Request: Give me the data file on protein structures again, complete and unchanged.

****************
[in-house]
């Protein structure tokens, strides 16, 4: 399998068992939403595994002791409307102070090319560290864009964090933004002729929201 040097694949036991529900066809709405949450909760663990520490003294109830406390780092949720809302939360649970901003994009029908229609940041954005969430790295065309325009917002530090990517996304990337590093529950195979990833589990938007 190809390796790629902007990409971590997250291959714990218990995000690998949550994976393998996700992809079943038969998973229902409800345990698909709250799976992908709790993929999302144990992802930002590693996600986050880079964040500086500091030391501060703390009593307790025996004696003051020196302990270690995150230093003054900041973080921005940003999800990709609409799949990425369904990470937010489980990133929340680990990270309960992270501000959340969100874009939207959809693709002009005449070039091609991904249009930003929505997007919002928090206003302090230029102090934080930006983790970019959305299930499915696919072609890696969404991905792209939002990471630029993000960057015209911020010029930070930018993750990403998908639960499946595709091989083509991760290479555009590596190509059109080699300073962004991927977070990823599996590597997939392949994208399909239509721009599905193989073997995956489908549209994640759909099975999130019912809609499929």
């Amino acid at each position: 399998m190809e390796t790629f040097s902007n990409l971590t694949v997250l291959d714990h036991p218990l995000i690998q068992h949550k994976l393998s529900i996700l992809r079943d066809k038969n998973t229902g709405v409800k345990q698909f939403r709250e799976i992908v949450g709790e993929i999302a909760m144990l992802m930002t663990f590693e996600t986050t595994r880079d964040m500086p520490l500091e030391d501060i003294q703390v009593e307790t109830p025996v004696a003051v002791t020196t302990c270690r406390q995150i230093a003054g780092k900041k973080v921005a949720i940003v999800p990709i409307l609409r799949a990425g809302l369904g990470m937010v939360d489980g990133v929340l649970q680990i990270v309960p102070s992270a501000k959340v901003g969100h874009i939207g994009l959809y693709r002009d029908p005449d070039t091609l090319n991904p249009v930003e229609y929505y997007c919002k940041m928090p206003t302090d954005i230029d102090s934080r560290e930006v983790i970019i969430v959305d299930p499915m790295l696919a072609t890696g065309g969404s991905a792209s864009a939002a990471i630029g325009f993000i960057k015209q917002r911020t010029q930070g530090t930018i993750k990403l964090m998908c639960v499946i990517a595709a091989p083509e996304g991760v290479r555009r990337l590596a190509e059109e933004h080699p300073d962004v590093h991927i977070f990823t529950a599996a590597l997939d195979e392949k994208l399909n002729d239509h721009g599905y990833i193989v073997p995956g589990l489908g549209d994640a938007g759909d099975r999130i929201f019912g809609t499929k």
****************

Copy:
[in-house]
């Protein structure tokens, strides 16, 4: 399998068992939403595994002791409307102070090319560290864009964090933004002729929201 040097694949036991529900066809709405949450909760663990520490003294109830406390780092949720809302939360649970901003994009029908229609940041954005969430790295065309325009917002530090990517996304990337590093529950195979990833589990938007 190809390796790629902007990409971590997250291959714990218990995000690998949550994976393998996700992809079943038969998973229902409800345990698909709250799976992908709790993929999302144990992802930002590693996600986050880079964040500086500091030391501060703390009593307790025996004696003051020196302990270690995150230093003054900041973080921005940003999800990709609409799949990425369904990470937010489980990133929340680990990270309960992270501000959340969100874009939207959809693709002009005449070039091609991904249009930003929505997007919002928090206003302090230029102090934080930006983790970019959305299930499915696919072609890696969404991905792209939002990471630029993000960057015209911020010029930070930018993750990403998908639960499946595709091989083509991760290479555009590596190509059109080699300073962004991927977070990823599996590597997939392949994208399909239509721009599905193989073997995956489908549209994640759909099975999130019912809609499929």
């Amino acid at each position: 399998m190809e390796t790629f040097s902007n990409l971590t694949v997250l291959d714990h036991p218990l995000i690998q068992h949550k994976l393998s529900i996700l992809r079943d066809k038969n998973t229902g709405v409800k345990q698909f939403r709250e799976i992908v949450g709790e993929i999302a909760m144990l992802m930002t663990f590693e996600t986050t595994r880079d964040m500086p520490l500091e030391d501060i003294q703390v009593e307790t109830p025996v004696a003051v002791t020196t302990c270690r406390q995150i230093a003054g780092k900041k973080v921005a949720i940003v999800p990709i409307l609409r799949a990425g809302l369904g990470m937010v939360d489980g990133v929340l649970q680990i990270v309960p102070s992270a501000k959340v901003g969100h874009i939207g994009l959809y693709r002009d029908p005449d070039t091609l090319n991904p249009v930003e229609y929505y997007c919002k940041m928090p206003t302090d954005i230029d102090s934080r560290e930006v983790i970019i969430v959305d299930p499915m790295l696919a072609t890696g065309g969404s991905a792209s864009a939002a990471i630029g325009f993000i960057k015209q917002r911020t010029q930070g530090t930018i993750k990403l964090m998908c639960v499946i990517a595709a091989p083509e996304g991760v290479r555009r990337l590596a190509e059109e933004h080699p300073d962004v590093h991927i977070f990823t529950a599996a590597l997939d195979e392949k994208l399909n002729d239509h721009g599905y990833i193989v073997p995956g589990l489908g549209d994640a938007g759909d099975r999130i929201f019912g809609t499929k």